The Aborigines’ Protection Society struck a chord when they warned of ‘the contaminating influence and example of these unhappy outcasts’ on natives. To rein in the settlers’ ambitious expansion, the Crown and its governors enshrined the rights of natives to land, to be held in reserve by the Crown and so withheld from the settlers.

Governors like George Grey (New Zealand) and Arthur Gordon (Fiji), who garnered honours from their native chiefs and snubbed the settlers, were heroes to the Society, and the Society in turn lobbied parliament to stymie moves to self-government in those colonies when they came to parliament. But the policy of ‘protection’ was not as good for native peoples as it promised. In Australia, Protector Robinson’s Flinders’ Island settlement for the remaining Tasmanians registered many deaths, but no births. In Zululand, ‘native administration’ turned out to be more of a trap than protection.

The Aborigines’ Protection Society believed that the best guarantee of native protection was the incorporation of contested territories into the Empire. Stable government, they hoped, would lead to the punishment of settlers who attacked natives. In Bechuanaland and Basutoland, Fiji and New Guinea, the Society made the case for new colonies – to protect the natives. Over and again, the end result would be the same. Natives brought into the Empire would find that the settlers they fought before were now their masters, as the preferred recruits for the colonial service.

In the years the Society worked, from 1836 to 1909, the British Empire grew from 2.8million square miles to 12.7million. Though today we look back and see the conquest of wealth as the cause, at the time almost every square mile was taken in the name of protecting native peoples. In Egypt and the Sudan, British troops came to save Africans from Arab slavery. In New Zealand, much of Australia, Fiji, New Guinea, Southern Africa (beyond the Cape), the case for colonisation was made by the Aborigines’ Protection Society.

In Canada, too, the Aborigines’ Protection Society took up the cause of the Ojibway and the Micmac Indians, persecuted by Governor Bond Head. But they found it hard to relate to those who fought back. On the Red River, the Métis – mixed race descendants of the Hudson’s Bay traders and Indians – grabbed power in the vacuum left while the Hudson’s Bay Company was handing over the territory to the Crown. The rebels, led by Louis Riel, set up a provisional council, a legislative assembly and a newspaper, and held on until they were routed by the British cavalry.

Louis Riel’s provisional council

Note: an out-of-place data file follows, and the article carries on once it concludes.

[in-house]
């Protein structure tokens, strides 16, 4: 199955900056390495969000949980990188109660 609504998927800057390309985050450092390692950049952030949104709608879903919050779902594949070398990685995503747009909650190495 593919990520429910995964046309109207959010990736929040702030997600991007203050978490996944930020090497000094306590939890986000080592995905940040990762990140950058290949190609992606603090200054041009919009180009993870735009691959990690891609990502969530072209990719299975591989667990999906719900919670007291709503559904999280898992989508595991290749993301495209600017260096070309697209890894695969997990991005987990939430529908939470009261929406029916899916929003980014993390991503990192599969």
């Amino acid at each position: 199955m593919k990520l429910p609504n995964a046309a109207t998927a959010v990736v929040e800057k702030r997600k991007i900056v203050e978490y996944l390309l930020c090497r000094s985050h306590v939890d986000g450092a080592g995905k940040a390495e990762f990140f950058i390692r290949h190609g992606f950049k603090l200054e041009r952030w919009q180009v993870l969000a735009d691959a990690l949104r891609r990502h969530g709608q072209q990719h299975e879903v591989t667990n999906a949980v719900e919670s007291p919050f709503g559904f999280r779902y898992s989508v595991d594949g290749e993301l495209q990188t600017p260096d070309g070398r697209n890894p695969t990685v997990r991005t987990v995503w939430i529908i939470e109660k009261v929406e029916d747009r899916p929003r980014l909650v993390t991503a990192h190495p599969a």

Instead of rallying to Riel’s cause, the Aborigines’ Protection Society rubbished him. The Society gave a platform, instead, to Sir Charles Tupper, the high commissioner of the new Dominion of Canada, where he boasted: ‘The Indians have always been singularly loyal down to the recent unhappy rising in the north-west, when a few of them were led away by the half-breed rebel Riel.’ In the end, Riel was hung, while the Society wrung its hands.

The history of the Aborigines’ Protection Society belongs to a different age, but it has some disturbing echoes for our own. The awful truth was that the case for colonisation of the natives was made by those who claimed, and even felt, the greatest regard for them. Their generosity, though, fell short of respect, seeing native peoples as something like children, in need of protection rather than rights. As much as modern campaigners for humanitarian intervention and indigenous rights imagine that they have come up with something new, it sounds all too much like the arguments that led native peoples into colonial subjugation in the first place.

Once the Micmac Indians lived across the whole of Prince Edward Island and beyond. The Aborigines’ Protection Society bought them that small reservation on Lennox Island. In 1884, the deputy superintendent of Indian affairs, Lawrence Vankoughnet, argued that ‘the reserve on Lennox Island is sufficient to accommodate all the Indians of the province’. He thought it ‘highly desirable that they should all reside there instead of meandering about from one town to another which results in their demoralisation and is attended with great inconvenience for the department’. Some years later, the Aborigines’ Protection Society signed over the deeds for Lennox Island to the Department of Indian Affairs.

James Heartfield is the author of The Aborigines’ Protection Society: Humanitarian Imperialism in Australia, New Zealand, Fiji, Canada, South Africa, and the Congo, 1836-1909, published this month by Hurst. (Buy this book from Amazon(UK).)

To enquire about republishing spiked’s content, a right to reply or to request a correction, please contact the managing editor, Viv Regan.

Topics Books


Want to join the conversation?

Only spiked supporters and patrons, who donate regularly to us, can comment on our articles.

Join today